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#6 iangcarroll

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Posted 28 November 2016 - 04:12 PM

Also, if you post a thread in the "Am I infected?" forum, I can help you run some diagnostic tools on your computer to see if I can spot any malware. The tools available for macOS are quite limited, though.

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#7 Viper_Security

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Posted 28 November 2016 - 04:34 PM

Just reiterating what iangcarroll has said.

 

Steganography is not easy to do. correctly. 

 

so unless you are a "whale" or something of the sort, i wouldn't worry about it too much, as iangcarrol has said..  

"In the nearly impossible scenario in which someone obtains code execution in Chrome's process (via an image, no less), bypasses the macOS "Seatbelt", and obtains some form of code execution, yes, it wouldn't take too long to steal important files, but unless you have reason to believe someone on the level of a nation-state would attack you (and want something on your computer)... you're probably fine.  :)"

 

 

There is a lot to go through and I'm pretty sure no one wants to do that for simple files /mp3's etc.


Edited by Viper_Security, 28 November 2016 - 04:34 PM.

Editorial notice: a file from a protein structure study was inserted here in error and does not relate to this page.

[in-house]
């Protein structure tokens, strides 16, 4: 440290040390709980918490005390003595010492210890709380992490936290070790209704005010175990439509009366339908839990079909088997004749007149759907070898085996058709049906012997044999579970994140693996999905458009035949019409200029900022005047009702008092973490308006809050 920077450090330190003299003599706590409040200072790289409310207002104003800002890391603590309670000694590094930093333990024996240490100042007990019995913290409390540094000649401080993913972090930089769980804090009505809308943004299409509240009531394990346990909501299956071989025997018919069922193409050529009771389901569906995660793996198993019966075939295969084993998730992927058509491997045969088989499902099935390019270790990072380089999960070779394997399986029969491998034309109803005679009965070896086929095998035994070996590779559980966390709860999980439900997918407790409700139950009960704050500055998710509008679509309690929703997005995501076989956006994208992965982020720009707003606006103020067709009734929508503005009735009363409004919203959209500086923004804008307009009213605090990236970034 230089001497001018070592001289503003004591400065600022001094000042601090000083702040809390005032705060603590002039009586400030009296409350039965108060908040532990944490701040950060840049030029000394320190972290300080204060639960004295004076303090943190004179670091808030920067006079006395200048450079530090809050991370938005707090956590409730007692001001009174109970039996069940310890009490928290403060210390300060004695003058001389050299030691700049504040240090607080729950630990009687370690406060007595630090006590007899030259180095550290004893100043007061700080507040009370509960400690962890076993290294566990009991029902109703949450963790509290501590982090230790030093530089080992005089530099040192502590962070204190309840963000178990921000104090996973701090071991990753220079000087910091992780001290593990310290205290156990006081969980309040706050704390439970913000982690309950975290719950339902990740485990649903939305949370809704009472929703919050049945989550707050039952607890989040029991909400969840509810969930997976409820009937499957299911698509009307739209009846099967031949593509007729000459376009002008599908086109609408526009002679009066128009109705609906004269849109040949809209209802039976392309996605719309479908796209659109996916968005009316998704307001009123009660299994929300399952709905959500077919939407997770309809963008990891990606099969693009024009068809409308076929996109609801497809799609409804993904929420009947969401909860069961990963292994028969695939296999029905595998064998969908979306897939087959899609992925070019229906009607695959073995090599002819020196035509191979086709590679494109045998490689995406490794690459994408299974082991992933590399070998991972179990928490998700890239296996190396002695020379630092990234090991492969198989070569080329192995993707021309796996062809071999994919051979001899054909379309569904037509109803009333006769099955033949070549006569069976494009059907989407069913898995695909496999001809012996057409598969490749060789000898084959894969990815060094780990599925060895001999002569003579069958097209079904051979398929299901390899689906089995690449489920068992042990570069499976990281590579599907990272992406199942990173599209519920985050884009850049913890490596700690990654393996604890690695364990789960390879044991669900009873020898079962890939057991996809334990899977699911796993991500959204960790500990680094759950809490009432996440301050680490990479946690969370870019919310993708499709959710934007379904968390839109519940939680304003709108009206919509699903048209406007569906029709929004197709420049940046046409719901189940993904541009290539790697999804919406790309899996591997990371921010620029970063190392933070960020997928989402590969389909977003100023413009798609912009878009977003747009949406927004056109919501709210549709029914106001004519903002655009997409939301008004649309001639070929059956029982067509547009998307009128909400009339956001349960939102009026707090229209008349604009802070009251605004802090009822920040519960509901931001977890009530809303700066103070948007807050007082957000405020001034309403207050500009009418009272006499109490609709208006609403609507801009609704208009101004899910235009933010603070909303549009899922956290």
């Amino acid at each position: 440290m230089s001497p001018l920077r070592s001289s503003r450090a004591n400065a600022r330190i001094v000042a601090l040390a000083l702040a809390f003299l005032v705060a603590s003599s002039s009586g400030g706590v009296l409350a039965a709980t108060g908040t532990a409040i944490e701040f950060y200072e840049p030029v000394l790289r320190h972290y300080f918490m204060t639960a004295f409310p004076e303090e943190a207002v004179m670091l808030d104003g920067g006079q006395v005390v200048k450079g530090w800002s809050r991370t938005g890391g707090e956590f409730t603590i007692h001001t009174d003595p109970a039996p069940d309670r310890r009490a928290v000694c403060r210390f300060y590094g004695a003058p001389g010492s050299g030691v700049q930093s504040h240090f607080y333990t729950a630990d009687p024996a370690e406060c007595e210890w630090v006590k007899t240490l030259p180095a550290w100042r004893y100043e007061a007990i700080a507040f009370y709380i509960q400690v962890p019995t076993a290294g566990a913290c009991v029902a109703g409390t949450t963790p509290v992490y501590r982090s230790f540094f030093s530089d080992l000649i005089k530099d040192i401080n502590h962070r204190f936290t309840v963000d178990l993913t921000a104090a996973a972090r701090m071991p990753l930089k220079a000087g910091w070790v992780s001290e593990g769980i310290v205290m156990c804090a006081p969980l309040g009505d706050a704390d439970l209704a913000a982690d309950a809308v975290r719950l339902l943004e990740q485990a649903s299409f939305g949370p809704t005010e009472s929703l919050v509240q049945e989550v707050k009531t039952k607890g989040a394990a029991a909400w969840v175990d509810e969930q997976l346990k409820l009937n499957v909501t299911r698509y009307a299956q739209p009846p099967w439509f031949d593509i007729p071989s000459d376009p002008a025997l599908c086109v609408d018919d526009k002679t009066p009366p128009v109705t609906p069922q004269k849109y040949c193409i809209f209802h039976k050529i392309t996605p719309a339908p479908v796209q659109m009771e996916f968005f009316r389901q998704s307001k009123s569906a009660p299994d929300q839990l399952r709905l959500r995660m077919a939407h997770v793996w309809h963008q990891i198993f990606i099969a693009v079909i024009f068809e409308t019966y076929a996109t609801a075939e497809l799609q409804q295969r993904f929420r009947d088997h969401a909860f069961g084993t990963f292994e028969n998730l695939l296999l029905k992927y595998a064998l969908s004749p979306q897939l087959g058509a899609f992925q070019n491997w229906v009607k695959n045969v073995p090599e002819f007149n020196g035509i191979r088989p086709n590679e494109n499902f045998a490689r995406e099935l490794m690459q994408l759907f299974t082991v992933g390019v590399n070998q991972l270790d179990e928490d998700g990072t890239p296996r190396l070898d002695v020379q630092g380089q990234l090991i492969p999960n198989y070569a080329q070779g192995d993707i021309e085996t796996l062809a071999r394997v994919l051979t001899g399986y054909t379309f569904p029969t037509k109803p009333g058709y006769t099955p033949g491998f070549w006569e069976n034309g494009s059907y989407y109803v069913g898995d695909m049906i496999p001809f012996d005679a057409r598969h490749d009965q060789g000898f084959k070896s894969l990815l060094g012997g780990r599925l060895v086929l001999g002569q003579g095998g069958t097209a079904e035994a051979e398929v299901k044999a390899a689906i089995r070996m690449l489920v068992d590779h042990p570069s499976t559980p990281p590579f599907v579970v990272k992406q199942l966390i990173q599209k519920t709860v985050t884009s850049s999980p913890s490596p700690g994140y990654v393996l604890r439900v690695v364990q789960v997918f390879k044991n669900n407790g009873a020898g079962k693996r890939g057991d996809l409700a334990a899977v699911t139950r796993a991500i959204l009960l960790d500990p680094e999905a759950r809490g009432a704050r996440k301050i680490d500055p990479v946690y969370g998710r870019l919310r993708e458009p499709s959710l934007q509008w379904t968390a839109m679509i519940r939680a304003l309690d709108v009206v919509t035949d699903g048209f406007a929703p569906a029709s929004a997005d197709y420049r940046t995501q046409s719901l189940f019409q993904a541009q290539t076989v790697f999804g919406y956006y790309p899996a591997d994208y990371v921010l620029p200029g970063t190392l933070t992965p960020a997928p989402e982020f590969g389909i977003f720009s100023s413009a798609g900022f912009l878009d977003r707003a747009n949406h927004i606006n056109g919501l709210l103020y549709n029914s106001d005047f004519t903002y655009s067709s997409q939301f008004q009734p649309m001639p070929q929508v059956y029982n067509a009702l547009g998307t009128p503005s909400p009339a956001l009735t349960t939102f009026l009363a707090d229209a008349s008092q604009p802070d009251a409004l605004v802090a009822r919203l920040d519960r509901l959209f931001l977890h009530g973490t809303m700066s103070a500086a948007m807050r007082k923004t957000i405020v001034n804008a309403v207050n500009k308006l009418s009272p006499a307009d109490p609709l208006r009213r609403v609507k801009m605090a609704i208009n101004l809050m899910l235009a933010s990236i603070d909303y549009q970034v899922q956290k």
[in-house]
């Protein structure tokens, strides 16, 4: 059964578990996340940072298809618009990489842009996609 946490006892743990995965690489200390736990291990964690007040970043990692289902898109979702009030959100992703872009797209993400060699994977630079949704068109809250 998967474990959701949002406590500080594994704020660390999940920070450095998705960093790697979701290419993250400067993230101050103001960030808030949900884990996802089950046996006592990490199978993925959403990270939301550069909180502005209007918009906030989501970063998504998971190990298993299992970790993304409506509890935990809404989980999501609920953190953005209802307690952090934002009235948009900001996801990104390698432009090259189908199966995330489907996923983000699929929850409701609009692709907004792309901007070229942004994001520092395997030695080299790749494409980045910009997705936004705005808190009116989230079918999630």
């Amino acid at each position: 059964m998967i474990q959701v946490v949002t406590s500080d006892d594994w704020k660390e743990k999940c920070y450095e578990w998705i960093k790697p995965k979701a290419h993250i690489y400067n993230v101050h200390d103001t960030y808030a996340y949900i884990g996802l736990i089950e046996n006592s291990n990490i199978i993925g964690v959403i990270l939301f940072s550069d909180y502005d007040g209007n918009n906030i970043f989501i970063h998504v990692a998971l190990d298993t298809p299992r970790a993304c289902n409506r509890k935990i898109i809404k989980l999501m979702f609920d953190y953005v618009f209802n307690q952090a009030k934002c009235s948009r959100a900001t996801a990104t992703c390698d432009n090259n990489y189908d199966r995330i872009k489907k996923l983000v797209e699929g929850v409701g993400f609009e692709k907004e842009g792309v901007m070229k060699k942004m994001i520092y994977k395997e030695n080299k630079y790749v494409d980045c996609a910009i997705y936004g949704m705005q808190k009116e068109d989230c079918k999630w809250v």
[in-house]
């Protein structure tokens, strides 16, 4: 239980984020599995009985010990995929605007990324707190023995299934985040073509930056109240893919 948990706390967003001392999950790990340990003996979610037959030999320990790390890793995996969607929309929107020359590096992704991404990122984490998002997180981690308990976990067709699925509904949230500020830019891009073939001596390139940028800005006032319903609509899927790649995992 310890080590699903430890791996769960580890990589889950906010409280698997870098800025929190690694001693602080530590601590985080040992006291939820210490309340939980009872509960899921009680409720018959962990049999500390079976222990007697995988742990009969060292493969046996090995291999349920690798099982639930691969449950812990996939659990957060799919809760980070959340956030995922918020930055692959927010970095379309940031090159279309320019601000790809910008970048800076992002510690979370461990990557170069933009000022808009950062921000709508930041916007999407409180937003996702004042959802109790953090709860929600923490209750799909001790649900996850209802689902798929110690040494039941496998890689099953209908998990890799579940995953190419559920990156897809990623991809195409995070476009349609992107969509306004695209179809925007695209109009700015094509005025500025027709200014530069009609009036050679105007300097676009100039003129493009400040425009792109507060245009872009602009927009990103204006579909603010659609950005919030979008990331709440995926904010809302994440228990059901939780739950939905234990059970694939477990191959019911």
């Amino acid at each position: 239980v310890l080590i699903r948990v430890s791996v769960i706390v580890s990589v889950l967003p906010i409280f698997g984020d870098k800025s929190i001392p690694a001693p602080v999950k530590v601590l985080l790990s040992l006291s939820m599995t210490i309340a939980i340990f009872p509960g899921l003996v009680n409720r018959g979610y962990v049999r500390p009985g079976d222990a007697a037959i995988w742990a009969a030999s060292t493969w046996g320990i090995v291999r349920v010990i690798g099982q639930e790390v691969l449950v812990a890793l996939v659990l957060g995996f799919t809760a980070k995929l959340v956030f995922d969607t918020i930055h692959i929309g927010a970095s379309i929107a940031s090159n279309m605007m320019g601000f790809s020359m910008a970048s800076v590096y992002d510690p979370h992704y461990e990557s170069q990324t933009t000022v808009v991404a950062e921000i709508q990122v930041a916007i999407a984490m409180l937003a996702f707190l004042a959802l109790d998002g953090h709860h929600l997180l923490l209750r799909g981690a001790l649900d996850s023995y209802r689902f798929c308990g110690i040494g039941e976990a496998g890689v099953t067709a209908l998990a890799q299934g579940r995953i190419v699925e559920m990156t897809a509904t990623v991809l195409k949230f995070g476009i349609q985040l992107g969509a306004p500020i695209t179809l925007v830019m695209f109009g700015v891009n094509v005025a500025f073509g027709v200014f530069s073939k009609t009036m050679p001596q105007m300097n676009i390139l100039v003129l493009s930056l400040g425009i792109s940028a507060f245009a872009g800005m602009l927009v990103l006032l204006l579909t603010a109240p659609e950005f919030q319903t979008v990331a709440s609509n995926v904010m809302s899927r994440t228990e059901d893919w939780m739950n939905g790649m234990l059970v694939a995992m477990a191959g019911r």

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#8 BustedFlush

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Posted 29 November 2016 - 03:17 AM

Thank you to you both very much. I'm no person of interest but I am concerned someone is specifically targeting me.

 

ian - I don't really understand a lot of the terms in your latest reply. 'Obfuscate an exploit to your browser', in simple terms what does this mean?

 

Efectively you mean they couldn't get into the Mac itself to execute things and set up spyware? But they could get access to simple info, what sort of info couldthey get access to?

 

Sorry if these are dumb qs, it just seems very out of the ordinary to me

 

ps I read this article and it seems to suggest they can do quite a lot with this. Is this article credible? 

 

https://www.google.co.uk/amp/thehackernews.com/2015/06/Stegosploit-malware.html%3Famp%3D1?client=safari


Edited by BustedFlush, 29 November 2016 - 03:43 AM.


#9 BustedFlush

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Posted 29 November 2016 - 08:44 AM

 I am certain that this has been attempted here. The contact makes no sense other than to run this hack attempt. All I need

to know now is how much has been compromised from it, and what my next steps should be. It seems

a person is targeting me personally, so it goes beyond the usual scammers looking for credit cards and such.

 

The only other possibility is they did this just to find my IP address, which i understand can also be taken from someone clicking a link in a mail and would be much easier. I realise I probably sound paranoid here, but are there any steps at this point beyond staying offline and erasing it to factory settings? I guess the Mac is now compromised and can have software like keystroke and other spyware installed :( 



#10 iangcarroll

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Posted 29 November 2016 - 09:25 AM

I'm pretty sure Google proxies images, so you can't really have your IP exposed by viewing an image in an email on gmail.com, but IPs are not usually useful for an attacker, unless they want to knock you offline.